The PJ Tatler

NLRB Drops the Hammer on McDonald's Corporation

We’ve got two years left of this crap, while the president and his appointees are going to constantly redefine the concept of “transforming America.”

The National Labor Relations Board took the unprecedented step of filing complaints against not only McDonald’s franchises for labor violations, but also the parent company, McDonald’s Inc. The franchise agreement explicitly states that McDonald’s, Inc. will have nothing to do with hiring, firing, and supervising franchise restaurant employees. But the NLRB, seeking to boost the employee drive to unionize, targeted the parent company as well as franchises in their complaints.


The complaints allege that the company and its franchisees retaliated against protesters by reducing their hours or firing them. It’s illegal to retaliate against any worker for “concerted activities” to protest workplace conditions, even when no union organizing takes place — which was almost always the case in the fast food protests.

The action, undertaken by the National Labor Relations Board’s general counsel, will be met immediately by a high-spending business campaign to counter it through litigation, lobbying and public relations. The International Franchise Association, the most active Big Business lobby opposing the complaints, has already retained lobbyists at the law firm Akin Gump Strauss Hauer & Feld, including Ed Pagano, a former Senate liaison and deputy assistant to President Barack Obama for legislative affairs and longtime staffer for Democratic Sen. Pat Leahy of Vermont.

NLRB general counsel Richard Griffin, who acts as a sort of prosecutor, may issue legal complaints against any business, including a franchisee. In July Griffin drew considerable consternation from McDonald’s and other franchisors when he determined that the McDonald’s corporation could be named a “joint employer” in such complaints.

Griffin did just that on Friday, alleging in 13 complaints against franchisees around the country that McDonald’s jointly employed workers against whom franchisees unlawfully retaliated for protesting working conditions — chiefly low wages. That’s a first for the NLRB and makes McDonald’s potentially liable, financially, for any back pay that an administrative judge or the NLRB may order, and potentially responsible, legally, for any failure to carry out an order to reinstate an employee. (The NLRB is unable by statute to impose fines or require payment of compensatory or punitive damages.) By questioning McDonald’s Corp.’s contention that it exists entirely separate and apart from its franchisees, Griffin’s actions could eventually set in motion NLRB actions that compel McDonald’s to bargain with franchisee employees.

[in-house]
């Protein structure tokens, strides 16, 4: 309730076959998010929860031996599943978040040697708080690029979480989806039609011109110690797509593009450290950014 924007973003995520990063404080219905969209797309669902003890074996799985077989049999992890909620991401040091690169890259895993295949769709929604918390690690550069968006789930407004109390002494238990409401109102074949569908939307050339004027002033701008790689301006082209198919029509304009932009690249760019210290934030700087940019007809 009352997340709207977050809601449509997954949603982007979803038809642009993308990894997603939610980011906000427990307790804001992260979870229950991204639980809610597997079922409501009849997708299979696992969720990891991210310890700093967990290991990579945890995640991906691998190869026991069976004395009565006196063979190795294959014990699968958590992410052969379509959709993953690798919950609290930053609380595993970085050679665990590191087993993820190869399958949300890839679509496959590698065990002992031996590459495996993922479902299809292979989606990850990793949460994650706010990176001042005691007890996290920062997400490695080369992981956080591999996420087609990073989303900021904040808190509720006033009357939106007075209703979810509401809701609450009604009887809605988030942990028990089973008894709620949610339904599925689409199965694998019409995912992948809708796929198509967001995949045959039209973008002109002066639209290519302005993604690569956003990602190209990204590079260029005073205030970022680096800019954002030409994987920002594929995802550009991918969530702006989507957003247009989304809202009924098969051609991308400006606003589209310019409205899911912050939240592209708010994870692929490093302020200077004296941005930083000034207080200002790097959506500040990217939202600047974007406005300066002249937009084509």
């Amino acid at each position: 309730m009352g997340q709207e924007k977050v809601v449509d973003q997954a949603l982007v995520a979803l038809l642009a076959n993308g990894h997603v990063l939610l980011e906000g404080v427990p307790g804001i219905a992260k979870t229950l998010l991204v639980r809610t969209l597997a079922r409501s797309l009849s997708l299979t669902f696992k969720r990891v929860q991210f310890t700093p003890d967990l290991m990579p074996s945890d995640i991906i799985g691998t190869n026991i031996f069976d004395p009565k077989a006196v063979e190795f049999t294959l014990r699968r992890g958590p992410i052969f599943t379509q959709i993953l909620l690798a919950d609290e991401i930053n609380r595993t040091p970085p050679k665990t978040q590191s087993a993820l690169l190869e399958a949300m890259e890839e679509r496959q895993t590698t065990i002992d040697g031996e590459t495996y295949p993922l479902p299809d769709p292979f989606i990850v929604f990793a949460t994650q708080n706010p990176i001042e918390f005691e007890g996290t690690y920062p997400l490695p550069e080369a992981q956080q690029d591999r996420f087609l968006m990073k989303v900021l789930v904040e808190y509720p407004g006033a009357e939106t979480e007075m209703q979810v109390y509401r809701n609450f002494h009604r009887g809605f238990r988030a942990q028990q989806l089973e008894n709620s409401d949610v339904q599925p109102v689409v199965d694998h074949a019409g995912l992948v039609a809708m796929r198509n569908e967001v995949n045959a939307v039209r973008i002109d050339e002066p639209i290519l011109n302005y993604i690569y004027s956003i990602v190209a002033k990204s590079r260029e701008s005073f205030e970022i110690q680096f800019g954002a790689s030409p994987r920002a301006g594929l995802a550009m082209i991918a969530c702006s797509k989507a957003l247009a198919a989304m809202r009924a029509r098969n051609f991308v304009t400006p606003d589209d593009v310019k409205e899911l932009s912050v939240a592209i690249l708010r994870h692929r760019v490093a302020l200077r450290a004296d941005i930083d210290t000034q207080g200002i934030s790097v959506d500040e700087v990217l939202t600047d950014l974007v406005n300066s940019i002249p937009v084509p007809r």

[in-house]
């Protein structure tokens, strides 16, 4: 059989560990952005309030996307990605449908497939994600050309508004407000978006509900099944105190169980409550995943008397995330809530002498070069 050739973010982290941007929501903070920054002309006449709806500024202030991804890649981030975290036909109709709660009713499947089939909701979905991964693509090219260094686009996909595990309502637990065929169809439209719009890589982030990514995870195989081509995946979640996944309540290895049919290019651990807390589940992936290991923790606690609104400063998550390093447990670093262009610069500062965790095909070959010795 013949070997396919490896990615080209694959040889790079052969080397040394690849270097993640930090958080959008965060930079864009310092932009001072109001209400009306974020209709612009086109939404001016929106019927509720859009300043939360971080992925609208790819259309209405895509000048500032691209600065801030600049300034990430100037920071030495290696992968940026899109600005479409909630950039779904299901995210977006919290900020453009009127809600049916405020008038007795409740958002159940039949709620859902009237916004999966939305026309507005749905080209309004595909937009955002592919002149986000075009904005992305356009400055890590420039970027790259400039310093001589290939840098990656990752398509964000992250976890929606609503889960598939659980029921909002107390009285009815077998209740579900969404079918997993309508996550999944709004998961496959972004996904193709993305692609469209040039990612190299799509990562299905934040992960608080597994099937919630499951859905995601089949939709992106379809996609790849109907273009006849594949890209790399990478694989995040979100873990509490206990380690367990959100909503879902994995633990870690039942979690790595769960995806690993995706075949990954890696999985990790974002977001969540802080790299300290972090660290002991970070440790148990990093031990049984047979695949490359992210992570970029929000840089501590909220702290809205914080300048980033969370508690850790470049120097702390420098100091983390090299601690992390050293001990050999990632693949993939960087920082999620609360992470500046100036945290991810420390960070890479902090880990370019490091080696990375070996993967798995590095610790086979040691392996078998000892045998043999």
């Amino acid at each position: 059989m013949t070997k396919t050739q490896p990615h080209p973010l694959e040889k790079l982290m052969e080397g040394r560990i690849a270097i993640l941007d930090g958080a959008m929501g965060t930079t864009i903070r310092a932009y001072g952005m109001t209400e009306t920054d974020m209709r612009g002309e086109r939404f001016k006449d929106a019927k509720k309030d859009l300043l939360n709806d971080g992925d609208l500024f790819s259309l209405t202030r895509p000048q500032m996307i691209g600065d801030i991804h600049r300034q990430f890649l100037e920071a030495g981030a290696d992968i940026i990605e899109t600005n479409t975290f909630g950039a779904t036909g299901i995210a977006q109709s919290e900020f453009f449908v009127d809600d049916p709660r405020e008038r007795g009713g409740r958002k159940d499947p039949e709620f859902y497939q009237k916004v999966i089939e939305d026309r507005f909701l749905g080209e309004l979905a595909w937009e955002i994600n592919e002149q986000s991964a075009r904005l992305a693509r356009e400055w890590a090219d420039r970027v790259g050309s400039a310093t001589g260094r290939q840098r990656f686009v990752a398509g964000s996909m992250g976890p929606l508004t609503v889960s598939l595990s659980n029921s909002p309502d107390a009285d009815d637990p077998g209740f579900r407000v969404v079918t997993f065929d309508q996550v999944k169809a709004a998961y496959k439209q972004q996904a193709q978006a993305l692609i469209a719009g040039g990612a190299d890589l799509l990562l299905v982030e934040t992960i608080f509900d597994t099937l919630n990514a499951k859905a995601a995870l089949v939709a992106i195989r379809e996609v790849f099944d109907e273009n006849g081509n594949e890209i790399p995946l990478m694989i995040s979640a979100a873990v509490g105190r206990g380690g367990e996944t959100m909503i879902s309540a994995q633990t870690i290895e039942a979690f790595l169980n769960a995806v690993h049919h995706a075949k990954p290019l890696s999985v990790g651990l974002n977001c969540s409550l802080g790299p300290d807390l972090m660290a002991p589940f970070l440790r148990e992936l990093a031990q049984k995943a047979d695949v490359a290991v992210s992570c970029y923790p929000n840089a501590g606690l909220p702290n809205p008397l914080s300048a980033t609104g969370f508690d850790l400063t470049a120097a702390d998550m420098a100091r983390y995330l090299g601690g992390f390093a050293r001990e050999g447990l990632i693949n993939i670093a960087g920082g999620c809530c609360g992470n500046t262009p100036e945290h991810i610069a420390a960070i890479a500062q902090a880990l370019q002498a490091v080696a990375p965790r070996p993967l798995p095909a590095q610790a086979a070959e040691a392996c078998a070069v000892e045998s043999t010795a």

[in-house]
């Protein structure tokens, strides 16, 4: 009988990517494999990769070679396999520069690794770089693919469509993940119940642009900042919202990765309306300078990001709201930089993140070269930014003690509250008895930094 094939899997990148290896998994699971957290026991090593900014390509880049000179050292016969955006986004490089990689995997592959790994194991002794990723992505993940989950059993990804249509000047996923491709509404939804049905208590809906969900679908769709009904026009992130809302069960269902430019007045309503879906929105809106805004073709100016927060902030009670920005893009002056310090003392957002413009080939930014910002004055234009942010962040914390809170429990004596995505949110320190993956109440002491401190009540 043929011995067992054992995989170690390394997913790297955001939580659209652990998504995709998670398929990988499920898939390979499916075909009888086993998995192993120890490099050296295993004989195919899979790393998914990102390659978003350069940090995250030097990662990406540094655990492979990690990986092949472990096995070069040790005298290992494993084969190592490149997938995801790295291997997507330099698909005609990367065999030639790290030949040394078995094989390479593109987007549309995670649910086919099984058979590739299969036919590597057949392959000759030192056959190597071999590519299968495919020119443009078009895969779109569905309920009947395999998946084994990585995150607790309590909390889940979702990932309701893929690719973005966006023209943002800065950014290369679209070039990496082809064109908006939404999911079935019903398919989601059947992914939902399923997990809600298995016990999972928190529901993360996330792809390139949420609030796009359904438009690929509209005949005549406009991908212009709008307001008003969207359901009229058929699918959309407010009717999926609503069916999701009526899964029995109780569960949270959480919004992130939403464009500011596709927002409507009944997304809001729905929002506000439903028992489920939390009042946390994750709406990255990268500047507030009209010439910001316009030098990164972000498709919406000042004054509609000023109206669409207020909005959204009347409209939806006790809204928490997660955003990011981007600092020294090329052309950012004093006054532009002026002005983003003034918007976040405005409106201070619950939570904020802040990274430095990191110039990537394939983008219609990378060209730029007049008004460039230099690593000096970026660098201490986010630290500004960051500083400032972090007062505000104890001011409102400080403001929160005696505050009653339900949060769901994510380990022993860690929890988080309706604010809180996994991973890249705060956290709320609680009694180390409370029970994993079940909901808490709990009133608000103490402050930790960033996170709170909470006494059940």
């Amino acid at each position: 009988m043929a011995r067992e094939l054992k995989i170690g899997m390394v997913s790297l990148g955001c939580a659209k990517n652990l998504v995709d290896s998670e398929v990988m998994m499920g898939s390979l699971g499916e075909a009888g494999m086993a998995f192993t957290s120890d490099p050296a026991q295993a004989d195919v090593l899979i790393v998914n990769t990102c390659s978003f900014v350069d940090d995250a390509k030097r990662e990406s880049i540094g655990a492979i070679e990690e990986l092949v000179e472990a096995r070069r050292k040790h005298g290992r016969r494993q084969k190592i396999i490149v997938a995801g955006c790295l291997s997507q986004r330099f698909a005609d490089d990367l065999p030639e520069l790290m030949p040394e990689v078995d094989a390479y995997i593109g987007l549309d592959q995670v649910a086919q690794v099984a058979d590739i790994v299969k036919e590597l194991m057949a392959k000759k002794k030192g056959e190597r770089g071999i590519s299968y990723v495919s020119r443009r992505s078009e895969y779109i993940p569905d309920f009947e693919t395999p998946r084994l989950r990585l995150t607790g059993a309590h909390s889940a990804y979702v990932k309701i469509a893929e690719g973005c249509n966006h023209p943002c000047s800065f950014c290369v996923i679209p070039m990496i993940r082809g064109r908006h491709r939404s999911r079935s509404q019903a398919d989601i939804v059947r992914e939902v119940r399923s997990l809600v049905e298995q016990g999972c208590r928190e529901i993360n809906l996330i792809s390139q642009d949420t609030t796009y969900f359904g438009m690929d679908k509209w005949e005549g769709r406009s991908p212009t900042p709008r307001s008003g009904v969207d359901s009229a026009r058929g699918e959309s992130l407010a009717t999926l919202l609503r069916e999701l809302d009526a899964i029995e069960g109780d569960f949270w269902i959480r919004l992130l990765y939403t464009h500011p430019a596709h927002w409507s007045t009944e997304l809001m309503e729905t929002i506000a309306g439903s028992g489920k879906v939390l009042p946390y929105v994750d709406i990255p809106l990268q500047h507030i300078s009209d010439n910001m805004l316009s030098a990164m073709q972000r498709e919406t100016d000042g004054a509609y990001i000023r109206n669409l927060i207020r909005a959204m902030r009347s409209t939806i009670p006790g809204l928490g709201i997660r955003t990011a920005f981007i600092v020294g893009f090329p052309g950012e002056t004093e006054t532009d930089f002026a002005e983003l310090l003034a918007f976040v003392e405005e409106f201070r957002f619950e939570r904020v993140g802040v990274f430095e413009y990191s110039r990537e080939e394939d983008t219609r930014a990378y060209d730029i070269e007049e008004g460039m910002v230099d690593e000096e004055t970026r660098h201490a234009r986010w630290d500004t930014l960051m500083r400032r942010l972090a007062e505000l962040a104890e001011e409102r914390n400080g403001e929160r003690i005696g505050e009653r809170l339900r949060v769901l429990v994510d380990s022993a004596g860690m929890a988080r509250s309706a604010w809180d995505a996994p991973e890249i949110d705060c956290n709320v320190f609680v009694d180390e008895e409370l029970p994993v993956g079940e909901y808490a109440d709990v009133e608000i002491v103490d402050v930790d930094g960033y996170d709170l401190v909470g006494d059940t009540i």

If you’re confused about this, you’re not the only one. Here’s the NLRB’s explanation for the action:

“Through its franchise relationship and its use of tools, resources and technology,” the office of general counsel said, McDonald’s “engages in sufficient control over its franchisees’ operations, beyond protection of the brand, to make it a putative joint employer with its franchisees.” This finding, the statement said, was “further supported by McDonald’s’ … nationwide response to franchise employee activities while participating in fast food worker protests to improve their wages and working conditions.”

A “putative joint employer”? What the heck does that mean? The parent company still doesn’t hire employees, or fire them, or set their hours, or exercise any other “control” that a reasonable person would recognize as such. Clearly, there is some other logic at play that makes the NLRB think they can railroad the company into granting the demands of the workers.

For the record, the NLRB is not supposed to take sides in labor disputes. In this case, they have bent over backwards, overreaching to find McDonald’s, Inc. liable for something they are not. It may be the most egregious example yet of pro-union bias by the agency during the Obama years.

Given the nature of the fast food industry, there could be any number of reasons why an employee is fired, or has their hours reduced — most notably, in addition to going out on “strike,” they may be consistently late or call in sick, or screw up on the job. Fast food employees are not rocket scientists, and my experience with teenagers and young adults working in menial jobs is that many of them are irresponsible, having no idea how to hold down a job, and take no pride in the work itself.

This NLRB action is a shot across the bow to the fast food industry. It will also be a test of a union strategy to bring fast food corporations to their knees in order to make them do their bidding.